Illinois held a general primary election earlier this week, which makes this a great time to showcase a few women who hold or have held the highest political office in their countries.
Aung San Suu Kyi by Jesper Bengsston
“The leader of Burma’s democracy movement, Aung San Suu Kyi, has joined Nelson Mandela, Martin Luther King Jr., Mahatma Gandhi, and the Dalai Lama in the global pantheon of those whose lives are dedicated to freedom. Throughout the world, she is associated with a peaceful struggle for democracy and human rights. But what is she really like? What drives her to make such enormous personal sacrifices for her country? Jesper Bengtsson presents a portrait of one of today’s most significant political activists. He chronicles her background as the daughter of Burma’s liberation hero Aung San, the years she spent in England and New York, and her return to Burma in the 1980s. First placed under house arrest by the military junta in 1989, she spent fifteen of the subsequent twenty-one years in captivity, separated from her husband and two children. Throughout that period, she remained a unifying figure and activist for Burma’s democracy movement. Awarded the Nobel Peace Prize in 1991, she saw her reputation and her international stature grow the longer she was under house arrest. Upon her release in November 2010, she immediately took up her work with the democracy movement and proved that she remains the most important political force in Burma. Aung San Suu Kyi‘s ability to affect people and repressive regimes reflects not only her personal charisma and courage but also her devotion to one of the great issues of our times: What is necessary for democracy to evolve from a deeply authoritarian system?”–Publisher’s description.
Queen Rania Al-Abdullah by Leia Tait
Presents a biography of the Jordanian queen known for her humanitarian efforts.*
* Description from Amazon.
Benazir Bhutto: From Prison to Prime Minister by Libby Hughes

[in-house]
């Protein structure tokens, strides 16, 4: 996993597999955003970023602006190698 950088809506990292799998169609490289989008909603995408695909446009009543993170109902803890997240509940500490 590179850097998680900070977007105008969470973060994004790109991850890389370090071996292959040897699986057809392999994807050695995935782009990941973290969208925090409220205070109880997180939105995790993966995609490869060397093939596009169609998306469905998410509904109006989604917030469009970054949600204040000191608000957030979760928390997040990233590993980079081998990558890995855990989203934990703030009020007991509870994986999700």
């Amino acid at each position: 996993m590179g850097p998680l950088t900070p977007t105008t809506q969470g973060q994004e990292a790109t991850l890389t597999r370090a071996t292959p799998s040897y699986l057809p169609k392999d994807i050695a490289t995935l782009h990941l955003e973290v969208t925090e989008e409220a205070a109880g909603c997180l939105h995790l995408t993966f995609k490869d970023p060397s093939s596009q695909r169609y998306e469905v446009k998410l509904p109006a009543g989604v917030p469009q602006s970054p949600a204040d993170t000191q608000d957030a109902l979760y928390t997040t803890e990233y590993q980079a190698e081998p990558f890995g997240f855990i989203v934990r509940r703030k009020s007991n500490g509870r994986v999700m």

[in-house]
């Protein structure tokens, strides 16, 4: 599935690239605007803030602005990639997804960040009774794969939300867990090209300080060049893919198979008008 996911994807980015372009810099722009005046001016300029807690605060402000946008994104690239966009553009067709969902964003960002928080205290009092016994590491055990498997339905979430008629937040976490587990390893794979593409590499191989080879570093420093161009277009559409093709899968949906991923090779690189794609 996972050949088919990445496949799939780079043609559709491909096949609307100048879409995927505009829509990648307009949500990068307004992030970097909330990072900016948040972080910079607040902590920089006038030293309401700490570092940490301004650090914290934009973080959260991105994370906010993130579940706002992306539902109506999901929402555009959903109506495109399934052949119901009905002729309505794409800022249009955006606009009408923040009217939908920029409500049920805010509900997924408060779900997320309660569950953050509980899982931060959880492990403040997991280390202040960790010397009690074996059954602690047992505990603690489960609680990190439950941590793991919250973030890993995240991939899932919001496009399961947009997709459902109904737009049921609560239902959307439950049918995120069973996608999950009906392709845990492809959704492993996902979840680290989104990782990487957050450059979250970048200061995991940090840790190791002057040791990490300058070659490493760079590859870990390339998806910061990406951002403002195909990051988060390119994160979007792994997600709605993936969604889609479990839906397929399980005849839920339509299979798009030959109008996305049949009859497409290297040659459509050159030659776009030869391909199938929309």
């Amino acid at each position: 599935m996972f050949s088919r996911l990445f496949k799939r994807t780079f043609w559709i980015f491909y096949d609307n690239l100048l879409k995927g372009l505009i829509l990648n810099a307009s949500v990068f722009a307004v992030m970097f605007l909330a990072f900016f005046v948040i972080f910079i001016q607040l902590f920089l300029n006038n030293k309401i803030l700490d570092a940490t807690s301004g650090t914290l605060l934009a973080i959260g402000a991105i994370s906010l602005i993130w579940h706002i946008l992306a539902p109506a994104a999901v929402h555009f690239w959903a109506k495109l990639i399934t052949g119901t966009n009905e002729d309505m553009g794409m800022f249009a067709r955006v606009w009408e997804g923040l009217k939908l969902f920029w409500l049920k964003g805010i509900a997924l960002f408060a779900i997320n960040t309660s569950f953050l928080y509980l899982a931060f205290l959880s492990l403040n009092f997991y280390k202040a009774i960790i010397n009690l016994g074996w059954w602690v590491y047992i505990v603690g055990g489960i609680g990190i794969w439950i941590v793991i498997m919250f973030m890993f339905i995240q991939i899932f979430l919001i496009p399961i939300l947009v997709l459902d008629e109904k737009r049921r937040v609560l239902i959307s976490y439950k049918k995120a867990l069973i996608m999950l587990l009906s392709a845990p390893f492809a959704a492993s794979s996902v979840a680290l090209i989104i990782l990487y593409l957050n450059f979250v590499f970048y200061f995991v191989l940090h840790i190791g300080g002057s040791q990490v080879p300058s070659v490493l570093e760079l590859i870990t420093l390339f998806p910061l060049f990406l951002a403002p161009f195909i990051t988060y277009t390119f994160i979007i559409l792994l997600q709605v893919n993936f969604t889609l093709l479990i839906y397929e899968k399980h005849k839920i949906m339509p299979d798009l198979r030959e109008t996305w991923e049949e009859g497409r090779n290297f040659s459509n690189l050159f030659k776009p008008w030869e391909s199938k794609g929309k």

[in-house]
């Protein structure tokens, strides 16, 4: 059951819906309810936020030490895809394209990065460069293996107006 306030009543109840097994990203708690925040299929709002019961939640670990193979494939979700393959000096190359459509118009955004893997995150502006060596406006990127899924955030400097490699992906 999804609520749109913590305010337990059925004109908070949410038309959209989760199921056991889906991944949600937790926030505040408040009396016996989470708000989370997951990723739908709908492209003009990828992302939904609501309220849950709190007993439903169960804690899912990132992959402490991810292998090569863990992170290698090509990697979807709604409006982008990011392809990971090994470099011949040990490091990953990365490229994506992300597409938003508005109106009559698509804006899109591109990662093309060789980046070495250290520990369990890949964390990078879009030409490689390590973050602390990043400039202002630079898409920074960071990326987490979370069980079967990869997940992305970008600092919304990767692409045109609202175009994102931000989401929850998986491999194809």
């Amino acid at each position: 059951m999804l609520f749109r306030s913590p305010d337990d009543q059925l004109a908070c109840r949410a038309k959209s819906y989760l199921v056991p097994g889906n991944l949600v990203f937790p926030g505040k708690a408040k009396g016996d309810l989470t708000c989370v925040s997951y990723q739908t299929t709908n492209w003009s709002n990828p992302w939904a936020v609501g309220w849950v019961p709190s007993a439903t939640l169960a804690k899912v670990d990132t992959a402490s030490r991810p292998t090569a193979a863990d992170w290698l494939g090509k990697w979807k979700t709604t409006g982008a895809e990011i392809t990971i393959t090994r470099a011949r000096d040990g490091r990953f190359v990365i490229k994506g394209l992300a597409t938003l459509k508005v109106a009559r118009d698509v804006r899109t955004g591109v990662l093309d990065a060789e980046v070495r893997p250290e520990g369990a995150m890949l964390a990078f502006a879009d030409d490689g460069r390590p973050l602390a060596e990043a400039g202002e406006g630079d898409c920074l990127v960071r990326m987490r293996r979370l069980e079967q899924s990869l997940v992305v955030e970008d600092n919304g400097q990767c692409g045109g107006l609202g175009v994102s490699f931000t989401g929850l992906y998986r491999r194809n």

A biography of Benazir Bhutto, discussing her childhood, education, imprisonment, personal life, her father’s assassination, and her election to prime minister of Pakistan.
Indira Gandhi by Trevor Fishlock
Describes how Indira Gandhi, intimately involved in Indian political life even from childhood, became prime minister and the first woman to lead her country.
Angela Merkel: Europe’s Most Influential Leader by Matthew Qvortrup
The in-depth biography of Angela Merkel, using exclusive new sources and research to tell how the daughter of a clergyman from East Germany rose to become one of the most powerful women in the world.
This Child Will Be Great: Memoir of a Remarkable Life by Africa’s First Woman President by Ellen Johnson Sirleaf
In January 2006, after the Republic of Liberia had been racked by fourteen years of brutal civil conflict, Ellen Johnson Sirleaf Africa’s “Iron Lady” was sworn in as president, an event that marked a tremendous turning point in the history of the West African nation.
In this stirring memoir, Sirleaf shares the inside story of her rise to power, including her early childhood; her experiences with abuse, imprisonment, and exile; and her fight for democracy and social justice. This compelling tale of survival reveals Sirleaf’s determination to succeed in multiple worlds: from her studies in the United States to her work as an international bank executive to her election campaigning in some of Liberia’s most desperate and war-torn villages and neighborhoods. It is also the story of an outspoken political and social reformer who, despite danger, fought the oppression of dictators and championed change. By sharing her story, Sirleaf encourages women everywhere to pursue leadership roles at the highest levels of power, and gives us all hope that, with perseverance, we can change the world.*
* Description from Goodreads.